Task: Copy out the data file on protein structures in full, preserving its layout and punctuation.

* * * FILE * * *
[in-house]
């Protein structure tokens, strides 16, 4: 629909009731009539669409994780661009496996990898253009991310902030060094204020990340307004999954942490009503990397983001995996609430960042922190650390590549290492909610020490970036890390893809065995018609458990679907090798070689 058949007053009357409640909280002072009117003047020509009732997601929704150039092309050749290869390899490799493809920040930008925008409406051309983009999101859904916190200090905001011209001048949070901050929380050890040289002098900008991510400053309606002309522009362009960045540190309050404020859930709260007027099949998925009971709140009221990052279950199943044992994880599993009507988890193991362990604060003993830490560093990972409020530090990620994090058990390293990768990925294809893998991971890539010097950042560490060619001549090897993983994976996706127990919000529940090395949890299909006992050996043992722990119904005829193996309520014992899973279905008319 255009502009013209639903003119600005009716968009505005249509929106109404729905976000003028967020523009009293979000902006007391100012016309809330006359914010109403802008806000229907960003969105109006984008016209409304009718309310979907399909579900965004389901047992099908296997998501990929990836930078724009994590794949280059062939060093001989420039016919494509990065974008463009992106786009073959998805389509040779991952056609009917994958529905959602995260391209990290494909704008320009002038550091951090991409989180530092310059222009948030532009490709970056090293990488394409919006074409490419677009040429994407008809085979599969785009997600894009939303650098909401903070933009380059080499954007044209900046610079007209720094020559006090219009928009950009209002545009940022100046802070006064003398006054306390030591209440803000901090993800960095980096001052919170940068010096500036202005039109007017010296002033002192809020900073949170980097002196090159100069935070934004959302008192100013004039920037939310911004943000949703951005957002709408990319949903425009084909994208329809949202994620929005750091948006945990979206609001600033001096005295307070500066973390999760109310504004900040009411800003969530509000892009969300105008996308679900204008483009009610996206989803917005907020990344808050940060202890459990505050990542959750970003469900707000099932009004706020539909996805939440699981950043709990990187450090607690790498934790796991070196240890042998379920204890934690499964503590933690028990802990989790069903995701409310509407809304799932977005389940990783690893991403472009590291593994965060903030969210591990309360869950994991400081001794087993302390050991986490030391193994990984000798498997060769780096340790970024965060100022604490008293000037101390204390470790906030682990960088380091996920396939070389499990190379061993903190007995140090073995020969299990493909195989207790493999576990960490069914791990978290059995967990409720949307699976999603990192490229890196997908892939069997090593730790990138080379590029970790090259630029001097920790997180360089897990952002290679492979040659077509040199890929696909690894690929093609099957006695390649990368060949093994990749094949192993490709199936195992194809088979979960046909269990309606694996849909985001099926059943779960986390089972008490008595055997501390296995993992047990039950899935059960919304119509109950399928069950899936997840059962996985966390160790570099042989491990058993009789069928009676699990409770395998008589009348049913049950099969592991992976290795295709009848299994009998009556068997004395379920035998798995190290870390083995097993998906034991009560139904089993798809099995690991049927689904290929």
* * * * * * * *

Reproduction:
[in-house]
């Protein structure tokens, strides 16, 4: 629909009731009539669409994780661009496996990898253009991310902030060094204020990340307004999954942490009503990397983001995996609430960042922190650390590549290492909610020490970036890390893809065995018609458990679907090798070689 058949007053009357409640909280002072009117003047020509009732997601929704150039092309050749290869390899490799493809920040930008925008409406051309983009999101859904916190200090905001011209001048949070901050929380050890040289002098900008991510400053309606002309522009362009960045540190309050404020859930709260007027099949998925009971709140009221990052279950199943044992994880599993009507988890193991362990604060003993830490560093990972409020530090990620994090058990390293990768990925294809893998991971890539010097950042560490060619001549090897993983994976996706127990919000529940090395949890299909006992050996043992722990119904005829193996309520014992899973279905008319 255009502009013209639903003119600005009716968009505005249509929106109404729905976000003028967020523009009293979000902006007391100012016309809330006359914010109403802008806000229907960003969105109006984008016209409304009718309310979907399909579900965004389901047992099908296997998501990929990836930078724009994590794949280059062939060093001989420039016919494509990065974008463009992106786009073959998805389509040779991952056609009917994958529905959602995260391209990290494909704008320009002038550091951090991409989180530092310059222009948030532009490709970056090293990488394409919006074409490419677009040429994407008809085979599969785009997600894009939303650098909401903070933009380059080499954007044209900046610079007209720094020559006090219009928009950009209002545009940022100046802070006064003398006054306390030591209440803000901090993800960095980096001052919170940068010096500036202005039109007017010296002033002192809020900073949170980097002196090159100069935070934004959302008192100013004039920037939310911004943000949703951005957002709408990319949903425009084909994208329809949202994620929005750091948006945990979206609001600033001096005295307070500066973390999760109310504004900040009411800003969530509000892009969300105008996308679900204008483009009610996206989803917005907020990344808050940060202890459990505050990542959750970003469900707000099932009004706020539909996805939440699981950043709990990187450090607690790498934790796991070196240890042998379920204890934690499964503590933690028990802990989790069903995701409310509407809304799932977005389940990783690893991403472009590291593994965060903030969210591990309360869950994991400081001794087993302390050991986490030391193994990984000798498997060769780096340790970024965060100022604490008293000037101390204390470790906030682990960088380091996920396939070389499990190379061993903190007995140090073995020969299990493909195989207790493999576990960490069914791990978290059995967990409720949307699976999603990192490229890196997908892939069997090593730790990138080379590029970790090259630029001097920790997180360089897990952002290679492979040659077509040199890929696909690894690929093609099957006695390649990368060949093994990749094949192993490709199936195992194809088979979960046909269990309606694996849909985001099926059943779960986390089972008490008595055997501390296995993992047990039950899935059960919304119509109950399928069950899936997840059962996985966390160790570099042989491990058993009789069928009676699990409770395998008589009348049913049950099969592991992976290795295709009848299994009998009556068997004395379920035998798995190290870390083995097993998906034991009560139904089993798809099995690991049927689904290929």